Twitter (sort of) apologized for suspending the account of Guy Adams, correspondent for the London-based daily The Independent, who echoed the sentiments of many Olympic viewers by going on a Twitter rant about NBC's time delay-saddled and arguably lackluster Olympics coverage. After tweeting the (public) work email address of NBC's Olympics President Gary Zenkel, Twitter temporarily yanked his account for allegedly violating its privacy policy. The San Francisco-based social media company has now publicly apologized for the apparent error in judgement.

In part of a written statement explaining trust and safety policies and procedure, Alex Macgillivray, Twitter's General Counsel for Product/IP, explains:

That said, we want to apologize for the part of this story that we did mess up. The team working closely with NBC around our Olympics partnership did proactively identify a Tweet that was in violation of the Twitter Rules and encouraged them to file a support ticket with our Trust and Safety team to report the violation, as has now been reported publicly. Our Trust and Safety team did not know that part of the story and acted on the report as they would any other.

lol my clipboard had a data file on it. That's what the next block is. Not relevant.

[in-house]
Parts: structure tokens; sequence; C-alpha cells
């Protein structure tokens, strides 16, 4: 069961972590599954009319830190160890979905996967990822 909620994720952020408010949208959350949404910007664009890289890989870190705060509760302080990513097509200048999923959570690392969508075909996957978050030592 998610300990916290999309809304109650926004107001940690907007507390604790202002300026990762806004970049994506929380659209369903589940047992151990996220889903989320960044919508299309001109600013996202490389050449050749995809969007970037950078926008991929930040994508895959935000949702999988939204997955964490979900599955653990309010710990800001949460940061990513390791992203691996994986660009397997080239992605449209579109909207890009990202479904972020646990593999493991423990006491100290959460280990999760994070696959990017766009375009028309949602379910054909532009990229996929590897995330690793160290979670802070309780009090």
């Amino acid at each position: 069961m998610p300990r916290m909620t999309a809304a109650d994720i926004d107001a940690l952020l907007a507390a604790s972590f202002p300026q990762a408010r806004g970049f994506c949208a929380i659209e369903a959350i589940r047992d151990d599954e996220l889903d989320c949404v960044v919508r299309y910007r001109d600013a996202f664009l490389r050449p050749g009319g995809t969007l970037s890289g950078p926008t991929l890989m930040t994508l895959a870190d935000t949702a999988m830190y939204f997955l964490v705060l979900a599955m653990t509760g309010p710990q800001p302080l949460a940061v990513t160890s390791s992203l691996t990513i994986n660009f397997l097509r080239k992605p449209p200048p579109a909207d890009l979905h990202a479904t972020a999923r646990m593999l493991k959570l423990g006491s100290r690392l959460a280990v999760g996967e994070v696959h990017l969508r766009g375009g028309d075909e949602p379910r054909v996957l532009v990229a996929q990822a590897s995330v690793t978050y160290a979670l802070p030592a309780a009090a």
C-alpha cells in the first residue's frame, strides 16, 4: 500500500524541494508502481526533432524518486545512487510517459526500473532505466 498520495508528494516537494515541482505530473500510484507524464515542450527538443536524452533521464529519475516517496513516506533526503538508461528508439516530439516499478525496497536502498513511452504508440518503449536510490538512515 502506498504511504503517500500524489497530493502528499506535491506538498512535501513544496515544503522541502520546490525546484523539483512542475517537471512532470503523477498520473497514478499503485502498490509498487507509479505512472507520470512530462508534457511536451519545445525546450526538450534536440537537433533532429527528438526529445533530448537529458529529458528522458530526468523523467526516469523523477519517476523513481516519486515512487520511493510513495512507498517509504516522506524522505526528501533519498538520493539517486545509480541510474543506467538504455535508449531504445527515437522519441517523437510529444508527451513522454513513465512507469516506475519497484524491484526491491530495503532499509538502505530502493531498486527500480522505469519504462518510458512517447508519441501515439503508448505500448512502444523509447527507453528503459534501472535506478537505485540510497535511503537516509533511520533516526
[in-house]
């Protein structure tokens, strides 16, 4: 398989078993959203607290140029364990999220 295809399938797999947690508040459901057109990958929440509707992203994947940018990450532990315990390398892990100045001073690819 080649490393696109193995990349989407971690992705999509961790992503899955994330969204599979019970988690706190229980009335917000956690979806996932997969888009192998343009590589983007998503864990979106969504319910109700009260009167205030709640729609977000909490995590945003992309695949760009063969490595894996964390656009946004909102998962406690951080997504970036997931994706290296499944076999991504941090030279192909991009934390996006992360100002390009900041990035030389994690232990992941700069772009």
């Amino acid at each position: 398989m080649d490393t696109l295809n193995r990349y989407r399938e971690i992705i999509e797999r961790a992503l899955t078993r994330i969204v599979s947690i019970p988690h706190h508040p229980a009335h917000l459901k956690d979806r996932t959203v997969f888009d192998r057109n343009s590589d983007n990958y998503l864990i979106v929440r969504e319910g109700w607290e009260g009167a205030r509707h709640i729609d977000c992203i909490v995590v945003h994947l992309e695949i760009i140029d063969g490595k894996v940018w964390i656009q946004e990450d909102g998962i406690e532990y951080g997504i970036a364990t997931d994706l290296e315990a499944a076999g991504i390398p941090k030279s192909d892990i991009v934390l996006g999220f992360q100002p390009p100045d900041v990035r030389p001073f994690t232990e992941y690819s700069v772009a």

As I stated earlier, we do not proactively report or remove content on behalf of other users no matter who they are. This behavior is not acceptable and undermines the trust our users have in us. We should not and cannot be in the business of proactively monitoring and flagging content, no matter who the user is — whether a business partner, celebrity or friend. As of earlier today, [Adams'] account has been unsuspended, and we will actively work to ensure this does not happen again.

For his part, Adams has wasted no time in making a name for himself using the minor kerfuffle. Behold: